Are You Killing Your Chance at Your Dream Job with These Resume Mistakes?

Hiring managers and recruiters see dozens if not hundreds of resumes for each open position. It’s up to you to make your resume stand out ­– in a good way – and avoid these common resume errors that can quickly consign you to the recycle bin.

Typos and misspellings.

This seems ridiculous, but it bears mentioning because it is such a deal breaker. A 2013 CareerBuilder survey indicated that 58 percent of employers said they would automatically dismiss a client with typos in a resume. Typos indicate to an employer that you are careless, sloppy and lack attention to detail. None of these traits are in demand among employers.

Weak words, vague descriptions.

Your resume should be packed with action words describing your accomplishments. It shouldn’t sound like you cut and pasted your job description. Of course you did the tasks listed in your jobs description, but what did you contribute? Where did you excel? Search your resume for the terms “responsible for” or “duties included” if you find them, strike them out and rewrite with action words.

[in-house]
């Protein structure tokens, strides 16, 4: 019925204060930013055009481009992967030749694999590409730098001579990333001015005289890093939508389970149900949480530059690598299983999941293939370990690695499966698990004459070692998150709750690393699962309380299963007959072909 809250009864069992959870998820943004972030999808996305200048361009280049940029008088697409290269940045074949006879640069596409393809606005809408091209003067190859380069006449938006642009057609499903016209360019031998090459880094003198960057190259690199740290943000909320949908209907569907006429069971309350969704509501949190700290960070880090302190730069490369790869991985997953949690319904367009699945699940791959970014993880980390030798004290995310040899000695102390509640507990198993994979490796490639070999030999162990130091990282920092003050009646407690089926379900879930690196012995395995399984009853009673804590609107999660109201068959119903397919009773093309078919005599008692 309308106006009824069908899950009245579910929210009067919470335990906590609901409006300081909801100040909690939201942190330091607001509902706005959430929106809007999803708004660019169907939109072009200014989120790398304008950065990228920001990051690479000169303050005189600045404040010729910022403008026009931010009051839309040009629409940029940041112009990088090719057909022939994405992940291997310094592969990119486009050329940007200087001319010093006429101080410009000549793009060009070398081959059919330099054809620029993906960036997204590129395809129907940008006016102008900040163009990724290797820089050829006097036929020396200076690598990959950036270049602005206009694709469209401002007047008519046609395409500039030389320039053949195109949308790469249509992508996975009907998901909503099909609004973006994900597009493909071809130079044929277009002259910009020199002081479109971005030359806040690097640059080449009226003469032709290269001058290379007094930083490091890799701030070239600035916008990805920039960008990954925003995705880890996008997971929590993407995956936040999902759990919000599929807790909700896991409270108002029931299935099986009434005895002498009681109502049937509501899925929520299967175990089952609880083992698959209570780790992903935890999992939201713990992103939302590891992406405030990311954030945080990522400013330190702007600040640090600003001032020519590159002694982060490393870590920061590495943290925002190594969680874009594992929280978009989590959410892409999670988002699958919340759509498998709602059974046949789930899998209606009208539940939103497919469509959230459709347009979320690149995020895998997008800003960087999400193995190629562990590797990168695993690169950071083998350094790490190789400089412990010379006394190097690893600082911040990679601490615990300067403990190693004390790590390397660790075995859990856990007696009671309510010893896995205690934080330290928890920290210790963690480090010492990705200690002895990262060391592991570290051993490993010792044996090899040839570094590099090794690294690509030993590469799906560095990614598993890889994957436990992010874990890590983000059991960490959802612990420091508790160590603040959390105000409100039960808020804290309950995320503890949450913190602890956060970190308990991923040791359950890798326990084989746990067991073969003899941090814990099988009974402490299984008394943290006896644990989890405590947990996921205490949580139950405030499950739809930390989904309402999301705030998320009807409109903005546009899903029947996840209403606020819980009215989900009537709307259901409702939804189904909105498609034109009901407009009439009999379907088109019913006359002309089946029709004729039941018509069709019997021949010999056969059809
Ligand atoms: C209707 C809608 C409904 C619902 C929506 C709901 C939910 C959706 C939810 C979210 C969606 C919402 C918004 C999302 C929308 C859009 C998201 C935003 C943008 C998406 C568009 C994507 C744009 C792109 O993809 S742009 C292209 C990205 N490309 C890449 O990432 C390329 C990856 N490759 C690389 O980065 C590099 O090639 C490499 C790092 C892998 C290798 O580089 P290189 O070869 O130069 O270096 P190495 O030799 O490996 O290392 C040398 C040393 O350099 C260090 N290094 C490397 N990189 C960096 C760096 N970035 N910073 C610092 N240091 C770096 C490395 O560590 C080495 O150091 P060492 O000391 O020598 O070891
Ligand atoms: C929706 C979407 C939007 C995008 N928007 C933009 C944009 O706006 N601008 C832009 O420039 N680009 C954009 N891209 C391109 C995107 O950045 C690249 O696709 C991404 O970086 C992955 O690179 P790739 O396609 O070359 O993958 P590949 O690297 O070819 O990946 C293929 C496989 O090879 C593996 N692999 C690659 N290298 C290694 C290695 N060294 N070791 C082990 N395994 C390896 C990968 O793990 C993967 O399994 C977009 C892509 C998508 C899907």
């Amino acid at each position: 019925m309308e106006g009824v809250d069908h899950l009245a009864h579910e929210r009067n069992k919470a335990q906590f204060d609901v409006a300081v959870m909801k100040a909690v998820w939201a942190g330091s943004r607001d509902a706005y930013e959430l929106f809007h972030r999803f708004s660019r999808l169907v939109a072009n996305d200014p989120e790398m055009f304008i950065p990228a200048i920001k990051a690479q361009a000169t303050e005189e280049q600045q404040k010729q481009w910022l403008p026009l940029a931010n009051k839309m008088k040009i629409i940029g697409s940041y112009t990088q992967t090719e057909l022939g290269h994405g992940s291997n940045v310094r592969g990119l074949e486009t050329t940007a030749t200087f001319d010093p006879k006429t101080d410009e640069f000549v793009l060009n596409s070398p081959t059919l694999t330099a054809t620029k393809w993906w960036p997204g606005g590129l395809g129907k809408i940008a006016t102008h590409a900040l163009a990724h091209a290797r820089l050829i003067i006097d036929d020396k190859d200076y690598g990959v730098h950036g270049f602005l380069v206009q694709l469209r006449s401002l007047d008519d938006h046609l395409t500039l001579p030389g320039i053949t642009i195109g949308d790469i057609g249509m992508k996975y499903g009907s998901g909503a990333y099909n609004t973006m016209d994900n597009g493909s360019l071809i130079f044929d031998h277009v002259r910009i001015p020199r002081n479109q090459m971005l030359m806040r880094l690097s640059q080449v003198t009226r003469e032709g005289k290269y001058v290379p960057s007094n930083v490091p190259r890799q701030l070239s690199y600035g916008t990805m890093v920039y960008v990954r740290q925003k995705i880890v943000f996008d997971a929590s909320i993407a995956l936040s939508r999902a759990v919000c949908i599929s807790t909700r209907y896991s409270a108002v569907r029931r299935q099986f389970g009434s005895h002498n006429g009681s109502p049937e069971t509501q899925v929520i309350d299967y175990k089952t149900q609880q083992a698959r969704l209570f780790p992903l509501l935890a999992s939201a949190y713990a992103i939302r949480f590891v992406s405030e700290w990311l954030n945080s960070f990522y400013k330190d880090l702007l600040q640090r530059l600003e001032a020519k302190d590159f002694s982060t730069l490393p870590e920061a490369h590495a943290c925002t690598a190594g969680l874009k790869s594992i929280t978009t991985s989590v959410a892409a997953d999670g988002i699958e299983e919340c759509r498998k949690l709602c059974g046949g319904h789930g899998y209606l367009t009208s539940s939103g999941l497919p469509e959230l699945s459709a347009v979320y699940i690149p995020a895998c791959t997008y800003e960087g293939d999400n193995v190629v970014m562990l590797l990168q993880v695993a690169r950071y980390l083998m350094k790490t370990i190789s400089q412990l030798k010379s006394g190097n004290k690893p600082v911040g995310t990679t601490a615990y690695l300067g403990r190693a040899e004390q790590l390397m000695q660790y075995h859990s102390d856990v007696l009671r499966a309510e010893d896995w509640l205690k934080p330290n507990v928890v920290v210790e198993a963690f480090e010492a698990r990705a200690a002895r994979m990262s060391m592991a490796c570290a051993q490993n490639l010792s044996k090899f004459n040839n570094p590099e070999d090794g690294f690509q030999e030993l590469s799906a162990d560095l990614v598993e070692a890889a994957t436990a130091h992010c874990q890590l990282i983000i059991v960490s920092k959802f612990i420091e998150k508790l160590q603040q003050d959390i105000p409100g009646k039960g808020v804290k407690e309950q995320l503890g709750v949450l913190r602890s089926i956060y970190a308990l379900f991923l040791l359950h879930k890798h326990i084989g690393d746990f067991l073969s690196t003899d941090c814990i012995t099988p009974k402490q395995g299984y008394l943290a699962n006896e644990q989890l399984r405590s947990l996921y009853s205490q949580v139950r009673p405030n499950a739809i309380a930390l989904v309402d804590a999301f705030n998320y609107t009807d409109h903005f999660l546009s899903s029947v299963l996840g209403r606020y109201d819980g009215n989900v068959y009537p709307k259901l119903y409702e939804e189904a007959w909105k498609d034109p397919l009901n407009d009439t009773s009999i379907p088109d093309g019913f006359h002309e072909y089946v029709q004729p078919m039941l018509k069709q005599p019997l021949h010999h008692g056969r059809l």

Cluttered, hard to follow layout.

Strip your resume down to its essentials to ensure that there is plenty of white space. It should be easy to read. But don’t leave out important things like the dates you worked at each position. It will look like you’ve got something to hide.

No customization.

In the computer age, there is no excuse not to customize each resume to the position you are applying for. It’s not as if you are taking it to the print shop for 500 copies on vellum to mail out. By the same token, there should be balance. Don’t load your resume up with incomprehensible jargon, or keyword stuff in an attempt to outsmart screening software. Just look at the job description, think about how you would explain to someone why your experience makes you suited to the position and tweak your resume accordingly.

Objectives, not skills summaries.

This topic is up for debate, but if you think about it, an objective is about what you want. A skills summary sums up what you can offer to the employer. Which do you think will be more attractive to a hiring manager?

If you would like help updating your resume or finding the right job, the experienced recruiters at Marquee Staffing can help. We help Southern California job seekers connect local employers who are looking for talent and experience like yours. Contact us today to learn more.

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